Astro wireless headsets have been on firm footing for a while, and now they have recently released the Gen 2 version of their A20 wireless headset. As someone who loves wireless headsets, I was very keen on checking these out. The version of the A20 I received to review is for PC/PS4/PS5, but Astro also has a PC/Xbox version. After using them for a couple of weeks, I’m ready to go over the good and not so good points of this headset. So, let’s dive right in!
- Current price: $119.99
- Microphone: uni-directional
- Ear coupling: over-ear
- Drivers: 40 mm Neodymium
- Wireless Range 15m/49 ft
- Wireless frequency: 2.4 GHz
- Battery charging time: 3.5 hours
- USB connection: USB 2.0 High Speed over USB-C
- Frequency Respons: 20 Hz – 20kHz
- Shutdown after 10 minutes
- Weight: 318g
- Product height: 177.5 mm
- Product width: 262 mm
- Product depth: 87.2 mm
When I first pulled these A20’s out of the box, my initial impression was they were a bit heavier than I expected and I was concerned with the soft silicone like material on the headband. My main concern was it seemed like it might grab onto my hair and pull it when I put the A20 on and took it off; thankfully, that was an unwarranted worry. The ear cups, which do indeed cover my ears completely, have a very soft and cushiony material, which did help with wearing them for hours on end.
This headset features a reasonably standard set-up where the ear cups move up or down on the headband to find the correct fit. On the upside, the mechanism for this is pretty tight, so once I got things fitted correctly, they stayed where they should, even after multiple uses. The downside is that it made it more difficult than expected to adjust the fit while wearing the headset. Most of the time, I will adjust one side and then the other, which seemed not to work very well on these. I had greater success with putting one thumb on each ear cup and then using my fingers to push down the headset. As I mentioned, though, once I got the fit to where I liked it, I didn’t have to mess with it again.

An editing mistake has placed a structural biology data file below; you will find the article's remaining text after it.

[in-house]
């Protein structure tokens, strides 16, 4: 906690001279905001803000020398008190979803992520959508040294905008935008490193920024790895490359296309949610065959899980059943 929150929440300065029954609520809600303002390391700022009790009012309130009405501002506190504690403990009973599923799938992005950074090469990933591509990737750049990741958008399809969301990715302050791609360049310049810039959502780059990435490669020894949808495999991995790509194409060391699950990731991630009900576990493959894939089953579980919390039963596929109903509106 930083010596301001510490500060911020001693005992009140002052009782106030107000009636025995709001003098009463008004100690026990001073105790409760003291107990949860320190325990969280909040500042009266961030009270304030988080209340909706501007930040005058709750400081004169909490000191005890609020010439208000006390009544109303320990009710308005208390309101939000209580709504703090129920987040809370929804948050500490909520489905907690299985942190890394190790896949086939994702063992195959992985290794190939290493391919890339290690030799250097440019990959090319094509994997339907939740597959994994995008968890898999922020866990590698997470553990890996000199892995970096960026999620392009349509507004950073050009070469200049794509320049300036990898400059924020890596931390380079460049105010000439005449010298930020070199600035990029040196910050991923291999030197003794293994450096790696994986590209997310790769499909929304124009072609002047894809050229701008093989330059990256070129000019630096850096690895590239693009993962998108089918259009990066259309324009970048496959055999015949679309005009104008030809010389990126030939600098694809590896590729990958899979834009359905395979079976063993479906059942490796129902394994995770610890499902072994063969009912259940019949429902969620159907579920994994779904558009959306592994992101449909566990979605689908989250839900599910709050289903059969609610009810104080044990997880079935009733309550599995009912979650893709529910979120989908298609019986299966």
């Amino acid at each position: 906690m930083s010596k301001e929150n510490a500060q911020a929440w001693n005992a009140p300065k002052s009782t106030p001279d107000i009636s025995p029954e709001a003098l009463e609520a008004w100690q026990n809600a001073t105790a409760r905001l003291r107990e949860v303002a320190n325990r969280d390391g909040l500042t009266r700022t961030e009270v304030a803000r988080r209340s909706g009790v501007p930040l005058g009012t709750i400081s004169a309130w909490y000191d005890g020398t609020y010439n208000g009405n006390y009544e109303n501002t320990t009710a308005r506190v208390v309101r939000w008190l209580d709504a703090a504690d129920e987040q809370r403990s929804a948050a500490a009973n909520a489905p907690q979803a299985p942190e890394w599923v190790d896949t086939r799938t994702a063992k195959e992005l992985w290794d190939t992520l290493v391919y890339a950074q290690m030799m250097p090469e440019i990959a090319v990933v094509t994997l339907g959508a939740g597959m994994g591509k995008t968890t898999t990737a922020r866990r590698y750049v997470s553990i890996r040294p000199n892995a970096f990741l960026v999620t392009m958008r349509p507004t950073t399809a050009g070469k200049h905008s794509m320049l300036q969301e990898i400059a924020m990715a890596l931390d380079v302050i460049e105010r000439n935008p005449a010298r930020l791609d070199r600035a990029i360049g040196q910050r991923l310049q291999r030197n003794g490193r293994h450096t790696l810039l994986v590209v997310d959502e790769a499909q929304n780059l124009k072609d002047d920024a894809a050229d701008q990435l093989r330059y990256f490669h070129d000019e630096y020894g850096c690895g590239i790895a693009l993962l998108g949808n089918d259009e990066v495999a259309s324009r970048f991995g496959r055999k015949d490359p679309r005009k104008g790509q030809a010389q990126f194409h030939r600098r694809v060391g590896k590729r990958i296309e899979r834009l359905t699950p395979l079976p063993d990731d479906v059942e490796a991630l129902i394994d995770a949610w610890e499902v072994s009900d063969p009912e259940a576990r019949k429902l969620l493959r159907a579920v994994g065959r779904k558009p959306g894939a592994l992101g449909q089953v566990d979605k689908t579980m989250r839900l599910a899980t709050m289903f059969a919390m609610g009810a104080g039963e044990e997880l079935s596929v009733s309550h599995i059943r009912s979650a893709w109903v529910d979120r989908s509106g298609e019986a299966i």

As soon as I put the A20 on my head, I also noticed they have more pressure holding them in place than my regular headset. The main issue with this is I was concerned after wearing them for an hour or two; the pressure would cause me pain due to my glasses’ arms being pressed into my head. Sure enough, right around the four-hour mark, my temples and the back of my ears would start hurting from the A20s pressing into my head. Thankfully there was only a little pain, so it wouldn’t stop me from playing, but it’s preferable not to have this issue at all. Over the course of the weeks with this headset, I didn’t notice any reduction of this pressure either.
Generally speaking, I’m not too fond of headsets with mics I can’t detach because they are often entirely in the way, and headset mics are nearly always worse than a stand-alone mic. The mic on the A20 is pretty awesome, though. It sounds clear, though it is a bit more “tinny” than my regular Samson Q2U mic. This is the first time I have ever gotten on to discord with my guildmates while on a headset mic, and the first thing everyone said wasn’t, “why do you sound so bad?” For anyone who doesn’t want a stand-alone mic, this is a great solution.